South Africa, World

While you were sleeping: 23 August 2017

By John Stupart 23 August 2017

Jobs and coal in America, ICBMs in North Korea, and frivolous words in Las Vegas.

John Stupart

Wednesday, 23 August 2017

“We must have a pie. Stress cannot exist in the presence of a pie.” 
David Mamet

 
 

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For the past few years, there has been no family in South Africa more famous for their lavish personal lifestyles than the Guptas. Yet evidence from the #GuptaLeaks email trove shows that between 2011 and 2013, Sars accepted declarations from the three Gupta brothers to the effect that they earned R1-million or less each per year – and paid personal income tax accordingly. That’s a pretty sweet deal, given that the Guptas’ ostentatious way of life was well known. 

 
 
 

Trump talks taxes

Tax cuts for the middle class, “gleaming” new roads, and “beautiful, clean coal” will be thrown once more into the furnace. This was the thrust of President Donald Trump’s Phoenix address. Echoed by the hoots of Trump’s loyal fans, the Trump “plan” held little substantive content, but was strong on promises to deliver. Except, these were about the same set of promises talked about during the campaign season.

 

Kim Jong Un promises more ICBMs

Dear Leader Kim Jong Un has ordered the production of more ICBM components. The move by North Korea is a significant escalation in what had been considered to be a calming of relations between the dictatorship and the United States. When Trump is done huffing the fumes of his late-night speech, expect a torrent of angry tweets to follow.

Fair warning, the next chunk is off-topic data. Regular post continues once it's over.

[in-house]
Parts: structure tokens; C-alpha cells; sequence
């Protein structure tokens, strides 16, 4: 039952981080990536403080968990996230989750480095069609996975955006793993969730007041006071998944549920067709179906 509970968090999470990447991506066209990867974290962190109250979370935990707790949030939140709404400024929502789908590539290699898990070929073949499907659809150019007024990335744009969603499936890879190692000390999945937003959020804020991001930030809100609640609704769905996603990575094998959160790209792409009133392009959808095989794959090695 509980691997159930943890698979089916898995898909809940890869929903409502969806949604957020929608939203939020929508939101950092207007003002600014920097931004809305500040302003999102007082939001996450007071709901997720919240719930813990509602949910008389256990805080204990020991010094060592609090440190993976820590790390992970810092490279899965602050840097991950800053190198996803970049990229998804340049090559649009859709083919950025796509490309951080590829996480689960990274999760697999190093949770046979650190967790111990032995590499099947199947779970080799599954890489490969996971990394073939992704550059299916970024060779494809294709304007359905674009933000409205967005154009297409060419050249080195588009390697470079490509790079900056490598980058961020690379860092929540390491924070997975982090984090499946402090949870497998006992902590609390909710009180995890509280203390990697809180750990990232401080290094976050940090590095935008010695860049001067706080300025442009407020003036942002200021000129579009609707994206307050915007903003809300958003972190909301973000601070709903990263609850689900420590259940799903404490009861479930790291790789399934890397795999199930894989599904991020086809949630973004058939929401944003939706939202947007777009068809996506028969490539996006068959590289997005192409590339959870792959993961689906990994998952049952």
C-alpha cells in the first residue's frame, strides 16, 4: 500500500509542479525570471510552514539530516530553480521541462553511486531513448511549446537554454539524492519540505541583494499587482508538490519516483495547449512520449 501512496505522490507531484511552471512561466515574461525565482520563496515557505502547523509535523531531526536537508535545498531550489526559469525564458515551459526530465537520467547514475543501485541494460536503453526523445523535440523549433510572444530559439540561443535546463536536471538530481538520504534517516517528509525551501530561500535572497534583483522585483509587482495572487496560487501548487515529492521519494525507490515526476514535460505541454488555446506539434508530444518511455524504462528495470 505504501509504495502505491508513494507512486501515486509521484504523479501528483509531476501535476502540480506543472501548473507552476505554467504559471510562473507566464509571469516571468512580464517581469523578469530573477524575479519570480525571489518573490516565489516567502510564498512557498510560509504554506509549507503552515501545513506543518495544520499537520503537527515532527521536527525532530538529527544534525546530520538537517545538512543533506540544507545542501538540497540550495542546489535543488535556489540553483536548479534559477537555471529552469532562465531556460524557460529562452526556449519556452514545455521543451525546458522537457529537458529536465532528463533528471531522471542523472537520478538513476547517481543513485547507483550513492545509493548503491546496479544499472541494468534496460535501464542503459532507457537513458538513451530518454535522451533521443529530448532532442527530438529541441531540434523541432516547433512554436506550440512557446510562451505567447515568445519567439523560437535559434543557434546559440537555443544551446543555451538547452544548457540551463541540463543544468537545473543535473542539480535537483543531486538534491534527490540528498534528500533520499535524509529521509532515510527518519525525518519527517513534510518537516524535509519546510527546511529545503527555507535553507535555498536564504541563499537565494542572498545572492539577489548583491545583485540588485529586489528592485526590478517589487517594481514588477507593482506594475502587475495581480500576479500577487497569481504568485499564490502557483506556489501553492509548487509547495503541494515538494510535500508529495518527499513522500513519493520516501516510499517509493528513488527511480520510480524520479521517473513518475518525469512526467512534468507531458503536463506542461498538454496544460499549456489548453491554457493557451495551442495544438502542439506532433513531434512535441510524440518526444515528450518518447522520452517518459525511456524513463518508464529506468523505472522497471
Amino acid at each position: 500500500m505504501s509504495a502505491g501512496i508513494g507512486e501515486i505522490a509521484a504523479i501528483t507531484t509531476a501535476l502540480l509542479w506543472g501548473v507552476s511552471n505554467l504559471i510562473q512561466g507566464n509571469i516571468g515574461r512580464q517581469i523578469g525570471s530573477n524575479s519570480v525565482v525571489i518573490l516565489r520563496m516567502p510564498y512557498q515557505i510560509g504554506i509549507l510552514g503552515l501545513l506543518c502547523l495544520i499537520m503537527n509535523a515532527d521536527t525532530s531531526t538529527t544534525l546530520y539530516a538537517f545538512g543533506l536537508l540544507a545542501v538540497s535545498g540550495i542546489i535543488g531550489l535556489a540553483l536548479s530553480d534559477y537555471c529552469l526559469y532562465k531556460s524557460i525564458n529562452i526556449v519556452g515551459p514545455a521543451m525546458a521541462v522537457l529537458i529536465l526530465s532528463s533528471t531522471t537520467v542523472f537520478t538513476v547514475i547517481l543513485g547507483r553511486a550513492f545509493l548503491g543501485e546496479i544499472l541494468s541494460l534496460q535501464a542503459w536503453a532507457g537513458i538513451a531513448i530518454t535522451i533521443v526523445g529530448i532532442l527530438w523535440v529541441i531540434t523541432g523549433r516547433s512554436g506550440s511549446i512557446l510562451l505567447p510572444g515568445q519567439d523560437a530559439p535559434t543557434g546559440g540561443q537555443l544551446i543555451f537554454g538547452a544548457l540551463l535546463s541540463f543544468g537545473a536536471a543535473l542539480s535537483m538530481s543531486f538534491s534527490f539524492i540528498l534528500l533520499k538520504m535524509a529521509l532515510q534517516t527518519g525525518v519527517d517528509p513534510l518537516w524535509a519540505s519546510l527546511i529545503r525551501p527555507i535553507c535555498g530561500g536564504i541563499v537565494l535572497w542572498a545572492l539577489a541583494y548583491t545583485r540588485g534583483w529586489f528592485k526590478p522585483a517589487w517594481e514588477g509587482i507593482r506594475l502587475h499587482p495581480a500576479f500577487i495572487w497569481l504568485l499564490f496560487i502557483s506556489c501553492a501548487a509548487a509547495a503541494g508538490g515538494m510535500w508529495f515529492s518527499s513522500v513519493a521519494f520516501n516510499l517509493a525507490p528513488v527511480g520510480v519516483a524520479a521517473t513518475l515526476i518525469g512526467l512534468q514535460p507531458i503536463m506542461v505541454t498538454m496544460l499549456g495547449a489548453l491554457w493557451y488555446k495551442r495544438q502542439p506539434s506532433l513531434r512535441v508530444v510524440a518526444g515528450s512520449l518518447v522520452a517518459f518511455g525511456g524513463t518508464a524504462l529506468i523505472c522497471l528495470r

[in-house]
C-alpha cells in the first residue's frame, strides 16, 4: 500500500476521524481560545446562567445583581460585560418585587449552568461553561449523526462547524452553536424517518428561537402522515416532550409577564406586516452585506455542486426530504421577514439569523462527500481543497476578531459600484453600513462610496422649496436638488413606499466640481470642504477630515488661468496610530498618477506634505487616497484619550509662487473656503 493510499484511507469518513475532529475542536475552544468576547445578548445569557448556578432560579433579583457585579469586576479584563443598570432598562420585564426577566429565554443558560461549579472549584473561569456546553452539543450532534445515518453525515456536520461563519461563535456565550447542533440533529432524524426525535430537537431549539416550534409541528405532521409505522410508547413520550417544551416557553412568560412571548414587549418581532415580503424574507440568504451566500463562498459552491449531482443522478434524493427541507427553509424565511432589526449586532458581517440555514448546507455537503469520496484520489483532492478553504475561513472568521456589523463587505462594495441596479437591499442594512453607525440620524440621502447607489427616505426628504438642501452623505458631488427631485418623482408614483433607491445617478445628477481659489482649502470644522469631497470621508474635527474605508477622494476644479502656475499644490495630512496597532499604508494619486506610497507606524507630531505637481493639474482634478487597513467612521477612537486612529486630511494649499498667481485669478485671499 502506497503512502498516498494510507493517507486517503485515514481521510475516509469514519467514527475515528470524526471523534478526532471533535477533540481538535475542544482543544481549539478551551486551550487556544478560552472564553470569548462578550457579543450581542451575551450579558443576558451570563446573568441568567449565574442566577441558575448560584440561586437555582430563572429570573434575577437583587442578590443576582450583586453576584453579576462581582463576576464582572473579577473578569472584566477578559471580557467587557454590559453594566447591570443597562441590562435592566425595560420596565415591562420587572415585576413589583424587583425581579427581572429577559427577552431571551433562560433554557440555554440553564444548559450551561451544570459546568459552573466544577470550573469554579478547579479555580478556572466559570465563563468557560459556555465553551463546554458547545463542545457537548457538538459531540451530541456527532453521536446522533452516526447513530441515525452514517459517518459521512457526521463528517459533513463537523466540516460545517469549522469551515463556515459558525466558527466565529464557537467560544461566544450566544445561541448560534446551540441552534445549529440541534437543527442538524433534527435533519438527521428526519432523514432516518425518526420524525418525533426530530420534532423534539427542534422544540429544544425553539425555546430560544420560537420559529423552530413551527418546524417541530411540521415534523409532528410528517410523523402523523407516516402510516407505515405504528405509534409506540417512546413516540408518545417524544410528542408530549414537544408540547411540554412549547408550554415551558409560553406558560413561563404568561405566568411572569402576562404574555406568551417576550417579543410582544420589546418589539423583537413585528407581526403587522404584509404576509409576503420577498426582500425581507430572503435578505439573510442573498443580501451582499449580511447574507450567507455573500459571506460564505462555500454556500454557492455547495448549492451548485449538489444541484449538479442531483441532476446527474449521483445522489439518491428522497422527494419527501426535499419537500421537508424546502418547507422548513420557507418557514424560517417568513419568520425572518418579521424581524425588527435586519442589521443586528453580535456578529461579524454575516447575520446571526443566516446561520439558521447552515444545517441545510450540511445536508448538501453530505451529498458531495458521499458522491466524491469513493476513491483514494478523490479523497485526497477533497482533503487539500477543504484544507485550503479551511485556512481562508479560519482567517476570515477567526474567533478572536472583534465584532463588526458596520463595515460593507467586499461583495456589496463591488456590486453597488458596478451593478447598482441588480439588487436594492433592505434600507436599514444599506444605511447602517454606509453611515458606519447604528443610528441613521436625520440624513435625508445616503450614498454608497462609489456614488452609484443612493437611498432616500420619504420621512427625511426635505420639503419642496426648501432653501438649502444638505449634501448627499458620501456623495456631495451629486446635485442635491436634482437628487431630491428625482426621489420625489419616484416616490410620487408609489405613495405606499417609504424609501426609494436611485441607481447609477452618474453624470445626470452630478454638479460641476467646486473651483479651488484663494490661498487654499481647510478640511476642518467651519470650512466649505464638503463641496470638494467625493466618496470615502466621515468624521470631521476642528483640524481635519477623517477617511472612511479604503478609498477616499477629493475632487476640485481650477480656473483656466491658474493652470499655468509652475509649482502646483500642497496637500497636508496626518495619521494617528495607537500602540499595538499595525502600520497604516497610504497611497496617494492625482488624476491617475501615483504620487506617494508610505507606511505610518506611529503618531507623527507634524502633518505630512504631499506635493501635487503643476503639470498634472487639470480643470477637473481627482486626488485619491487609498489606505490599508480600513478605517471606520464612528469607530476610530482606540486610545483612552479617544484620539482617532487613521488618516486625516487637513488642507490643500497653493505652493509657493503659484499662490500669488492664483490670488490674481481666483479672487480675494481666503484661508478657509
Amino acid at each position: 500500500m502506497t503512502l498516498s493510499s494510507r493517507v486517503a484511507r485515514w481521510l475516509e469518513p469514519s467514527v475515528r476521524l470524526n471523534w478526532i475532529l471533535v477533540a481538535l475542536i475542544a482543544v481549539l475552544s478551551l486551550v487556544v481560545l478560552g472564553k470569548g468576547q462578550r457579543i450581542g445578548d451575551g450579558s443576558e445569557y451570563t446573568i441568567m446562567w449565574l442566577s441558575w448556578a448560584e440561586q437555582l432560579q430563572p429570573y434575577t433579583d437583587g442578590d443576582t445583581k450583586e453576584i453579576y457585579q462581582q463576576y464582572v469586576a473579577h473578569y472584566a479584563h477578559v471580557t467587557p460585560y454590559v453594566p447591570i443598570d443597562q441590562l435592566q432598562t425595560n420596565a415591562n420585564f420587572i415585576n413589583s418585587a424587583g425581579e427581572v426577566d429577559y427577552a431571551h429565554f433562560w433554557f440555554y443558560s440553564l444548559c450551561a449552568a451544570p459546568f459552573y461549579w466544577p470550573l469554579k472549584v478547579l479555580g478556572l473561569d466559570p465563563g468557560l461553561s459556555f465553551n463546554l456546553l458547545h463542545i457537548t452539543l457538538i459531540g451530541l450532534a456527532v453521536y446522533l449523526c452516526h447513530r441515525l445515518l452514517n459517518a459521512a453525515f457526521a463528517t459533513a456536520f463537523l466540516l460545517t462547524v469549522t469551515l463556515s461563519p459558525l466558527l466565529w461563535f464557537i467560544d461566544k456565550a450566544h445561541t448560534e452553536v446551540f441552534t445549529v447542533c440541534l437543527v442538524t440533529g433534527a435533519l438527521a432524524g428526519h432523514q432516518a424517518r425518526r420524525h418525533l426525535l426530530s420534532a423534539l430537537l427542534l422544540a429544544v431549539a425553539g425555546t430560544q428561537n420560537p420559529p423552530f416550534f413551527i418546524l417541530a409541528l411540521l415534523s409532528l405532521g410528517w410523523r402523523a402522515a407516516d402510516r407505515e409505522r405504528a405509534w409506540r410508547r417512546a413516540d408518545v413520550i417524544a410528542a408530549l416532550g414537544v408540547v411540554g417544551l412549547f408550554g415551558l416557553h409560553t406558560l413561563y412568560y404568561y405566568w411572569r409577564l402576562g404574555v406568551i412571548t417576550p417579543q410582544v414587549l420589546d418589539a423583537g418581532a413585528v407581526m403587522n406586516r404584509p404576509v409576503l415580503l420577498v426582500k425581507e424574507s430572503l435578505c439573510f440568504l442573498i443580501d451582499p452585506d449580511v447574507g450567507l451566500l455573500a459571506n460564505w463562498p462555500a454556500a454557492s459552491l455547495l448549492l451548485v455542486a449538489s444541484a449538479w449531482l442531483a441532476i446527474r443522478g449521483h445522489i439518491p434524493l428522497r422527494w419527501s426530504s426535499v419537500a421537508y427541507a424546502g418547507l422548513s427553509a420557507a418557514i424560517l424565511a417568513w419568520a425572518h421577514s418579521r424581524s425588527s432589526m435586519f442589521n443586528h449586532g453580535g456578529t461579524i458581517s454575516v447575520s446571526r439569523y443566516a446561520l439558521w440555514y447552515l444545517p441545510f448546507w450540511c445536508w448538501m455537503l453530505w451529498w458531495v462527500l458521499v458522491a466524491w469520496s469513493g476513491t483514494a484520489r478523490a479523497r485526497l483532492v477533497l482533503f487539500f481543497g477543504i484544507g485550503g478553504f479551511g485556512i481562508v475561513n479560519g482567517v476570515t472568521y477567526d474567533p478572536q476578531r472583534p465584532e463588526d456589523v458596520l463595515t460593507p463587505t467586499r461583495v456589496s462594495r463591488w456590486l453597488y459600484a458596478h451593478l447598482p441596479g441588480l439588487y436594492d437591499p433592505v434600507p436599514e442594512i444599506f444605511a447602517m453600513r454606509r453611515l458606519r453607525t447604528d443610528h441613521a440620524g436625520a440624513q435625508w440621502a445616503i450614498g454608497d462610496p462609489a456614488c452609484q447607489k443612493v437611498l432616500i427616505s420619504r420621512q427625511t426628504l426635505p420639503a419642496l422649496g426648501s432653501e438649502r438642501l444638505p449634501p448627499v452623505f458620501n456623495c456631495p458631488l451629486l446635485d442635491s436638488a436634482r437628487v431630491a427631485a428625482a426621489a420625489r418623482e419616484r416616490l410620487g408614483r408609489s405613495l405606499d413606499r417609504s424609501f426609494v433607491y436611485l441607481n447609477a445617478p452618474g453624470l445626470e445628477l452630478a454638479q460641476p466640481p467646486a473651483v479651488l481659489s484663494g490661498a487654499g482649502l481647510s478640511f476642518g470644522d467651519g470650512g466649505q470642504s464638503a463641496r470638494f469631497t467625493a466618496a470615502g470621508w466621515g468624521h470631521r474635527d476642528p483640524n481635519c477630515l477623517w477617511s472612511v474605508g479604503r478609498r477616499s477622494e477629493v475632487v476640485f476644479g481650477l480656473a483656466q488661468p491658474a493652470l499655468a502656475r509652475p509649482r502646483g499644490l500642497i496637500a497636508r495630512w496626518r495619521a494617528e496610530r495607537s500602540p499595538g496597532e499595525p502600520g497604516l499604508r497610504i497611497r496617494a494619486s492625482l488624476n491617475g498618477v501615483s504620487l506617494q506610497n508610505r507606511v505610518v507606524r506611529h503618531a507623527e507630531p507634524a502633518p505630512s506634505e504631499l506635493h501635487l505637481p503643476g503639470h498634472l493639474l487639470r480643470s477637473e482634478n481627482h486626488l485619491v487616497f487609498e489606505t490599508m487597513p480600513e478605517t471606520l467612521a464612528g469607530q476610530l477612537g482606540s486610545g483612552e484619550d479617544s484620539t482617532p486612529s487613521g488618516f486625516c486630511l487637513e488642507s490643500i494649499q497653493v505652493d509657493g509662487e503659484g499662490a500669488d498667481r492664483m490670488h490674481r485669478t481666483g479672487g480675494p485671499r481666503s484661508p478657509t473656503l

Genocide warning for CAR

United Nations aid chief Stephen O’Brien has warned that the Central African Republic appeared to be headed for a genocide. O’Brien was briefing the Security Council on persistent violence in the country. The warning of early signs of genocide could precipitate a UN intervention beyond the current peacekeeping mission. But then, it could also yield nothing at all.

 

One more media circus for Mayweather and McGregor

Floyd Mayweather and Conor McGregor traded verbal jabs in one more media frenzy ahead of their Saturday night showdown. Mayweather expressed cynicism that McGregor would make the 154-pound weight limit, a failure of which could result in stiff penalties. McGregor responded with epithets before both entourages engaged in a ragged melee. In all, a great showcase of the state of boxing today.

 
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IN NUMBERS

64 days, 22 hours, 19 minutes and 5 seconds

The length of the world’s longest continuous flight. The plane was refuelled while on the move.

 

FACTS OF THE DAY

Today in 1991 the internet is opened to the public.

The hacking tools used in the Matrix were real, actual tools.

 

 

FEATURED ARTICLES

OPINIONISTAS

Has the Financial Services Board been captured?

A column by DALE T. MCKINLEY

 

The witch hunt that threatens our very democracy

A column by OSCAR VAN HEERDEN

 
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Financial Data
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Gallery

THE AFTERMATH

Business leaders concerned that eThekwini mayor offers platitudes but no concrete plans to rebuild operations

By Des Erasmus